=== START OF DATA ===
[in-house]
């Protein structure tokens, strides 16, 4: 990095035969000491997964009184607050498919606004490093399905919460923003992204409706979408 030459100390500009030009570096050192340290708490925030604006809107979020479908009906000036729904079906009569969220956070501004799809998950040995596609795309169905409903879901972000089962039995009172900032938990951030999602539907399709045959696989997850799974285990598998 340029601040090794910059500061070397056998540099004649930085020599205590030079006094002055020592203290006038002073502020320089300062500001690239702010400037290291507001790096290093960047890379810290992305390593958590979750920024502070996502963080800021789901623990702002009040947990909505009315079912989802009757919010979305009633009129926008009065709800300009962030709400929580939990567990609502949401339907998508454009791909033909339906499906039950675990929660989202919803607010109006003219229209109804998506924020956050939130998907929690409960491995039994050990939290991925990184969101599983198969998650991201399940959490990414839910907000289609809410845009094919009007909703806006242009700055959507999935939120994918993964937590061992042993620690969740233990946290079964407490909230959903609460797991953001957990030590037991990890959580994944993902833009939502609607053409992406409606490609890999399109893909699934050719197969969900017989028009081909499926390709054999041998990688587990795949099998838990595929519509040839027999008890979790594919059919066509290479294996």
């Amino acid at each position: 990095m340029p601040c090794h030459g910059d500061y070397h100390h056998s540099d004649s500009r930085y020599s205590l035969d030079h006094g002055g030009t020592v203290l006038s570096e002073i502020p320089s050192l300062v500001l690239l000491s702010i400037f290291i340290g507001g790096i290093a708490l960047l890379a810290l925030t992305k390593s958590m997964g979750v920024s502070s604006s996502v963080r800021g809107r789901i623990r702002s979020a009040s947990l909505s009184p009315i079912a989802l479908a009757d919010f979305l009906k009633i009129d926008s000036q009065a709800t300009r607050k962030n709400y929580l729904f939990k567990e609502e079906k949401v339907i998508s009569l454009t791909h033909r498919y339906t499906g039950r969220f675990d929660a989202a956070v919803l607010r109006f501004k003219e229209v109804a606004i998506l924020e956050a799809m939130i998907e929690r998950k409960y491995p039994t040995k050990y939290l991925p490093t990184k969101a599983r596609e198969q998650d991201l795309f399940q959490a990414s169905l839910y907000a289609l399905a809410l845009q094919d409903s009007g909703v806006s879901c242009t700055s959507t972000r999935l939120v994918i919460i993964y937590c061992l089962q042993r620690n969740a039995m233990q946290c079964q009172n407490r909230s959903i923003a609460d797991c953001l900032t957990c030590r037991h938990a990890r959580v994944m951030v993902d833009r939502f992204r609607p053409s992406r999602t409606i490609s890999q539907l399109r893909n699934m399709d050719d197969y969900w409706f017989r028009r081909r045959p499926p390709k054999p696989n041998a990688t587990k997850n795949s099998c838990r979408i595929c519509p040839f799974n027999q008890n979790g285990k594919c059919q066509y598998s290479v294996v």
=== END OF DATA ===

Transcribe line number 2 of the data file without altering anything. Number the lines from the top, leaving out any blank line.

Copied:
């Protein structure tokens, strides 16, 4: 990095035969000491997964009184607050498919606004490093399905919460923003992204409706979408 030459100390500009030009570096050192340290708490925030604006809107979020479908009906000036729904079906009569969220956070501004799809998950040995596609795309169905409903879901972000089962039995009172900032938990951030999602539907399709045959696989997850799974285990598998 340029601040090794910059500061070397056998540099004649930085020599205590030079006094002055020592203290006038002073502020320089300062500001690239702010400037290291507001790096290093960047890379810290992305390593958590979750920024502070996502963080800021789901623990702002009040947990909505009315079912989802009757919010979305009633009129926008009065709800300009962030709400929580939990567990609502949401339907998508454009791909033909339906499906039950675990929660989202919803607010109006003219229209109804998506924020956050939130998907929690409960491995039994050990939290991925990184969101599983198969998650991201399940959490990414839910907000289609809410845009094919009007909703806006242009700055959507999935939120994918993964937590061992042993620690969740233990946290079964407490909230959903609460797991953001957990030590037991990890959580994944993902833009939502609607053409992406409606490609890999399109893909699934050719197969969900017989028009081909499926390709054999041998990688587990795949099998838990595929519509040839027999008890979790594919059919066509290479294996």